What did you do on Saturday night? Something nice I hope. Me? Thanks for asking. I performed a minor medical procedure. Yep. Pretty hard core around here. It was so smooth. We rocked it. Let me take you back to when it wasn’t so harmonious.

Thankfully we have only dealt with it four times in 12 years…well now five times. But still. Missy is fed via a tube directly into her stomach. Her PEG stays put thanks to a little balloon of water on the inside. It is a tentative hold which, unfortunately and dramatically, can come unstuck. If the stoma is left for too long {read~more than two hours} without a tube the hole will close and surgery is then required to reinsert it.

The first time, I received the call while with my older child at the skate rink. “She has pulled her PEG out. I have called an ambulance but they won’t come. They say it’s not an emergency.” Instantly I was cold but sweaty…my mind racing. I had the accessible car. It would have to be a “game” of tag. A fast game as I pictured my daughter’s stomach contents oozing through a well placed cloth and the threat of surgery loomed. The skate rink staff {strangers} had to supervise my boy and his friend during their lesson as I drove quickly and sensible-ish home. I thanked the support worker for doing all of the right things without help from the professionals she called. Tag. She raced off to meet the boy as the girl and I, with supplies a-plenty, headed for the hospital.

The second time Missy was with a support worker as well {poor things}. I was away from home…again…but close by. This time her stoma had less of an ooze, more of a fountain. We got her into her wheelchair with much padding, towelling and taping over her stomach. Plans were made for her brother to be looked after and we were ready to tackle the hour drive to the hospital. He noticed it first {her brother}. “What’s that on the floor?” After much “eewwwwwing”, we added more padding to an already padded up kid and cleaned the floor. How could one tiny stomach expunge so much liquid? The girl? The least perturbed of us all…as usual.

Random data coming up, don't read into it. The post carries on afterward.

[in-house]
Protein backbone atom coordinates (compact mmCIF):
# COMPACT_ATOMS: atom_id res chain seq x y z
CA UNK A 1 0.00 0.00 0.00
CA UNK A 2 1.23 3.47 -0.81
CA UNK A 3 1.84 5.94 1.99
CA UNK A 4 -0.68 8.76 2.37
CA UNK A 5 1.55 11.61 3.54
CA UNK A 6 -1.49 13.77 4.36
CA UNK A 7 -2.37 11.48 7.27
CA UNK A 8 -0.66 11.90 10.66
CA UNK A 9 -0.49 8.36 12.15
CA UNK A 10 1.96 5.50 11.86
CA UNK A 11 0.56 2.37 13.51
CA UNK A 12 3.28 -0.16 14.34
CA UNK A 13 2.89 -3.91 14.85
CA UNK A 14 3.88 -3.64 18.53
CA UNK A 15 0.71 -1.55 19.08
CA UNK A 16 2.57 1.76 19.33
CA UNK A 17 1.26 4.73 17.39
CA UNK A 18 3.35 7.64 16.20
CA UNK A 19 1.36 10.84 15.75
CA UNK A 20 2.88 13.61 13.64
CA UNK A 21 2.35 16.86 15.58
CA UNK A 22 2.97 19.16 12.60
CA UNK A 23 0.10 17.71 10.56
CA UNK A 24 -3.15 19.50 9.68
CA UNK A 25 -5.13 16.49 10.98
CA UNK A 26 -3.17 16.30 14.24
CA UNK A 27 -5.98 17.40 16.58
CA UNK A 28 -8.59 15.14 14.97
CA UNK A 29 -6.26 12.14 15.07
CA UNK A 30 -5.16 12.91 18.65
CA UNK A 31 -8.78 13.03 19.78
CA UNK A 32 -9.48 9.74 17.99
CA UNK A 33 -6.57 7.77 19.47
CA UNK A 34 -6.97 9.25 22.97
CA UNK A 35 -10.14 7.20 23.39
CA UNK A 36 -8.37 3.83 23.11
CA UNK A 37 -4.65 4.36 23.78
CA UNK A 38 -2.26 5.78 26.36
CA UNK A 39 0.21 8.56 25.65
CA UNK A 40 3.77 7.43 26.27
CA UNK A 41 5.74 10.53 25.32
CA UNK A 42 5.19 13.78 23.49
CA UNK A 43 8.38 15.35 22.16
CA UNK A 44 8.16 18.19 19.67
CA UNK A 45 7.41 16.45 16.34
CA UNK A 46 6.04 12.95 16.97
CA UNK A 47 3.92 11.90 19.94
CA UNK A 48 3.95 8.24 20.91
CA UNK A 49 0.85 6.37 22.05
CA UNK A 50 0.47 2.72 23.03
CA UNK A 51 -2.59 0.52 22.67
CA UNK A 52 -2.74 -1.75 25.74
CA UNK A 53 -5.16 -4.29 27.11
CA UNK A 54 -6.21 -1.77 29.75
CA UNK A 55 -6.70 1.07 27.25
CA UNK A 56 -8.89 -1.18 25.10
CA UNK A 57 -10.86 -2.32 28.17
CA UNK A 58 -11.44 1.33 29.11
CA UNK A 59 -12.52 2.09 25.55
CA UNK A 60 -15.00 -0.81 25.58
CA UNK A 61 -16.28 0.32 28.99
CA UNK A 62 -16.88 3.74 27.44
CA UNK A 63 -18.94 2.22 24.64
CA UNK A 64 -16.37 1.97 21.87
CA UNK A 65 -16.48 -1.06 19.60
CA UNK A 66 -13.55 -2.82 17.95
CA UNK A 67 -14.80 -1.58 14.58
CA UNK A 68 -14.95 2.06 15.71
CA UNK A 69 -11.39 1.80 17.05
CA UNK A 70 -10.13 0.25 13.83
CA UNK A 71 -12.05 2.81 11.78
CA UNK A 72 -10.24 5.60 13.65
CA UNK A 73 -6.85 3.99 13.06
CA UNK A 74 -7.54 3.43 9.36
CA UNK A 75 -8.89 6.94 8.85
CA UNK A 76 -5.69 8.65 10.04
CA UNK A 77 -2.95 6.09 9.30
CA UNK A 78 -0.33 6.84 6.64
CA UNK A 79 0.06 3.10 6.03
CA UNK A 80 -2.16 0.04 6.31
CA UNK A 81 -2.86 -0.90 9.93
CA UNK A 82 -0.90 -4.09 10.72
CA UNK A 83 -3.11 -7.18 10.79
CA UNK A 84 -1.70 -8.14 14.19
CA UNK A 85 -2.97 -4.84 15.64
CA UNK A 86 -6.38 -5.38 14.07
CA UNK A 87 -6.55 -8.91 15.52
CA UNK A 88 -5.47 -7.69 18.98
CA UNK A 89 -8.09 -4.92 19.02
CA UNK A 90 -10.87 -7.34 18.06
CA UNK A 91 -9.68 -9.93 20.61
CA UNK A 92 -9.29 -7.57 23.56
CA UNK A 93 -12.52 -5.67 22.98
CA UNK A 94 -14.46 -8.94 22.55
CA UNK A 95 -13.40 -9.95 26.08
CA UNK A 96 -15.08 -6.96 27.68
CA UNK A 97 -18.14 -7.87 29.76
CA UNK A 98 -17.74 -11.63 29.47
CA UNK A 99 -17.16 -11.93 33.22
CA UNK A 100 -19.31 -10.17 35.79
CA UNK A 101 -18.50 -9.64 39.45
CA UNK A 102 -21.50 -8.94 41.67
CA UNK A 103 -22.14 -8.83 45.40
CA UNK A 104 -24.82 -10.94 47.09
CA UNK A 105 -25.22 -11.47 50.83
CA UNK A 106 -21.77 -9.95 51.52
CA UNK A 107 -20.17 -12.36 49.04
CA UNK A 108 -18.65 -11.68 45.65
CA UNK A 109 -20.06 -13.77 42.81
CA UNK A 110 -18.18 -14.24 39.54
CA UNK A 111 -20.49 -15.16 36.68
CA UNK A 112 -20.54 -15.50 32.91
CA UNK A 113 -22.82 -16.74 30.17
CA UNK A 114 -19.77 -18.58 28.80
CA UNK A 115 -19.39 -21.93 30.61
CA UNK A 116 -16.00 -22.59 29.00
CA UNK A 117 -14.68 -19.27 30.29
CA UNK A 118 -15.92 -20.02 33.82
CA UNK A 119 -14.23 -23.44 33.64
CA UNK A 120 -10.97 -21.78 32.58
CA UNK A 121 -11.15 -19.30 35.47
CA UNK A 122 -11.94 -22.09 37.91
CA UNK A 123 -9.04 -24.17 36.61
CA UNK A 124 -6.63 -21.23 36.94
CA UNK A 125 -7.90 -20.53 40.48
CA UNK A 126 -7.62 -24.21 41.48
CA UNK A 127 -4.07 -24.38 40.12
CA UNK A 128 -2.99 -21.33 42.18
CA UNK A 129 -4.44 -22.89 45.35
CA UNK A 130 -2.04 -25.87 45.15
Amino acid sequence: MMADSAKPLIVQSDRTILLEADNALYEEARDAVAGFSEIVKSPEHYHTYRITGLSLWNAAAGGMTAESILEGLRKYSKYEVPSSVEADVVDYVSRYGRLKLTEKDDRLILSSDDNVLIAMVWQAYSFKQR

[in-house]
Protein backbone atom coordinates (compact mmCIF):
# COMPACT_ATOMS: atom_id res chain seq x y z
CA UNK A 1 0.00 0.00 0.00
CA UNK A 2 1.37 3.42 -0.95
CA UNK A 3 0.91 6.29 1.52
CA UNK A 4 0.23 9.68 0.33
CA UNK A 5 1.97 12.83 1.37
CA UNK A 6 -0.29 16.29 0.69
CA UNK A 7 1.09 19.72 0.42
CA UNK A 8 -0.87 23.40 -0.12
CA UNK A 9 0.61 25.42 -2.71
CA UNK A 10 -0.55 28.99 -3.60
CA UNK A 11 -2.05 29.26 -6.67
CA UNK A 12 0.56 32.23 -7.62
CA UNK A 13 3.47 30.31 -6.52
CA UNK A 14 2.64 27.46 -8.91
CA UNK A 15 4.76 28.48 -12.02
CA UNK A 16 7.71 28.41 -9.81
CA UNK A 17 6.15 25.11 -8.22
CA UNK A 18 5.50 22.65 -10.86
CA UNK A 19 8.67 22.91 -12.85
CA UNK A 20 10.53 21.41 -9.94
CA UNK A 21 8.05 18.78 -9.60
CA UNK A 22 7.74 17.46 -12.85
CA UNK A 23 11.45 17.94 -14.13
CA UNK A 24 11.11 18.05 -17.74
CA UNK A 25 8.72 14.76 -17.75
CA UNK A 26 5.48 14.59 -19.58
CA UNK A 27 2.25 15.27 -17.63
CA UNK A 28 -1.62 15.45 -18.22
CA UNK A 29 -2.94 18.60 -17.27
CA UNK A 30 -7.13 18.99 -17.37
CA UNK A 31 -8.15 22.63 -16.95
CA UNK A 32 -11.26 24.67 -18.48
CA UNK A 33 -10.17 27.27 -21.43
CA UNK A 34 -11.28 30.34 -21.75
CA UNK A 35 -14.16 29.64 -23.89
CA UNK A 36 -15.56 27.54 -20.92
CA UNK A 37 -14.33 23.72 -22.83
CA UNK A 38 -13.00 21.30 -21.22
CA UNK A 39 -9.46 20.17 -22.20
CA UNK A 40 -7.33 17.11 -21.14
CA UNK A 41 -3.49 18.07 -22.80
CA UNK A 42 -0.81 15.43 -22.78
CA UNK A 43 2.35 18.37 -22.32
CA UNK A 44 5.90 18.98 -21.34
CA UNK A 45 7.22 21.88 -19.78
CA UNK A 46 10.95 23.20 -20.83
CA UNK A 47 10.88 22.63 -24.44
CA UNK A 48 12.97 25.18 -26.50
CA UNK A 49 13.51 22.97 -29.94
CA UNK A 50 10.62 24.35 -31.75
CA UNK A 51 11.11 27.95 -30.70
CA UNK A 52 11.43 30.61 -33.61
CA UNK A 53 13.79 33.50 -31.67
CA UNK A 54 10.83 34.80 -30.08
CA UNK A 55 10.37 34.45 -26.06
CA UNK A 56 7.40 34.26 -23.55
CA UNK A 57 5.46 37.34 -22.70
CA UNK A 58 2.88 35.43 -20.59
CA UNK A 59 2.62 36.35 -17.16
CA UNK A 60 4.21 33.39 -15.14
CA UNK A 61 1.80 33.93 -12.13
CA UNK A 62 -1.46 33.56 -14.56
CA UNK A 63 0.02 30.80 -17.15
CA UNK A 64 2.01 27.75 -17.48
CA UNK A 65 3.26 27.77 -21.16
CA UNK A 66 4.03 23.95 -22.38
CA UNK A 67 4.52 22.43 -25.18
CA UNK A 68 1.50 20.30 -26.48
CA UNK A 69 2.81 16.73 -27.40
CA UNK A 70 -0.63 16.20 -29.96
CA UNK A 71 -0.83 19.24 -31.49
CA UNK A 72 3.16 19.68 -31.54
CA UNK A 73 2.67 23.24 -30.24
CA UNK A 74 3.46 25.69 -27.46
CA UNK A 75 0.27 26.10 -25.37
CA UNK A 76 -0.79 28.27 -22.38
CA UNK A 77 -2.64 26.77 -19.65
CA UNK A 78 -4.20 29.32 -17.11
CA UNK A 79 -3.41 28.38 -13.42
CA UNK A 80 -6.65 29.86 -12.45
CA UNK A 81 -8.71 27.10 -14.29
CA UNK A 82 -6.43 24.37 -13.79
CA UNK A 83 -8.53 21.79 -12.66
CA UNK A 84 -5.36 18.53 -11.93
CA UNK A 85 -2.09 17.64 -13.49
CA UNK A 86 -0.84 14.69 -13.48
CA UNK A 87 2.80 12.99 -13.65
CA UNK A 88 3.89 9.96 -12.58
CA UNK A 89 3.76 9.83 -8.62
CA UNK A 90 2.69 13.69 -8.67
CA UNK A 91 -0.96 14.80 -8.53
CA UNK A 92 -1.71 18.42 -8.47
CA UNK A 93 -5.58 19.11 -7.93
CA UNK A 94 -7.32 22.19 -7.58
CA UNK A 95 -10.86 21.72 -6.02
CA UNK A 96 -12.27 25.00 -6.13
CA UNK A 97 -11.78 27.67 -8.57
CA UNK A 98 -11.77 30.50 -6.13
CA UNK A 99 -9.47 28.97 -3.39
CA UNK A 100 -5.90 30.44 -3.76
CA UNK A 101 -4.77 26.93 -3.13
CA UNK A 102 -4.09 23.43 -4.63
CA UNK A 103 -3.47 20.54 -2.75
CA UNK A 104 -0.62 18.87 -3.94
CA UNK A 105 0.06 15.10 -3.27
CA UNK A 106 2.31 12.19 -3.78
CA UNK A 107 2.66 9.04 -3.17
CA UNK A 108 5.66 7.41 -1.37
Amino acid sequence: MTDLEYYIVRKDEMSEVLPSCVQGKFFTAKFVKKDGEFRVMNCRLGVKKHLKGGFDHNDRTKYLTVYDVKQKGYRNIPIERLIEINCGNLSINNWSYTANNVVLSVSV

I distinctly remember being puzzled as I drove along the freeway as to why my adrenaline was pumping so hard. Usually by the time we are heading to the hospital in an urgent manner I feel the little relaxation a plan in place provides. But usually in that scenario a paramedic was driving with another in the back giving expert help to my girl. Being driver and carer with the constant rear vision checks was a little more stressful {that is…a lot!}

The worst part of the experience this time? It was my fault. I got her out of her wheelchair without checking her feeding tube. I pulled it out when lifting her. The only sign was a disturbing squelch. Mor-ti-fied! She did not make a sound. No complaint. Not even a grimace. She was smiling. Smiling! {Luckily}. And thankfully she was laying flat with clean cloths at hand to cover her stoma which was barely oozing much less a fountain. Also I was lucky to have help close by…a big brother runner to grab more help.

You see after many years of reluctance (I do so much medical stuff already!) I finally did the training. When I say I, I mean we. The new bloke in our lives not only gently suggested learning to replace Missy’s PEG must be better than a rush to hospital but he insisted on completing the training with me. So with my head in the right space and armed with a supportive partner we trundled off to the Children’s Hospital. It’s not a fun thing to do…it is a bit oozey and I am mindful of not causing her any pain…but it’s do-able. It’s do-able and preferable to the previous stressful hospital trip…and it’s empowering.

The girl has never been able to safely swallow. That can happen with severe Cerebral Palsy. The amount of muscle coordination involved in a swallow is staggering. From birth she fed through a nasogastric tube until having her first PEG surgically inserted at 9 months of age. She would love to eat through her mouth but food goes straight in to her lung so a tube is the only safe way to deliver nutrition. Meal times are such social occasions though so our choice, and her joy, is to have little tastes. Babychinos are her favourite.

In the early days when a tube was stuck to the delicate, pale skin of her cheek many assumed she was sick. One lady (I use the term lightly!) in the queue at the bank even hissed “take that sick baby home” at me.  Sometimes it is just necessary…whether temporarily or on a more permanent basis…to be fed with a tube. On the back of last weeks “Feeding Tube Awareness Week” I am proud to say  that I love a  tubie and I can even change that sucker over now!



For more information have a look here. This isn’t an Australian group but I didn’t find one that was just relating to tube feeding. If you know of one please share. 🙂


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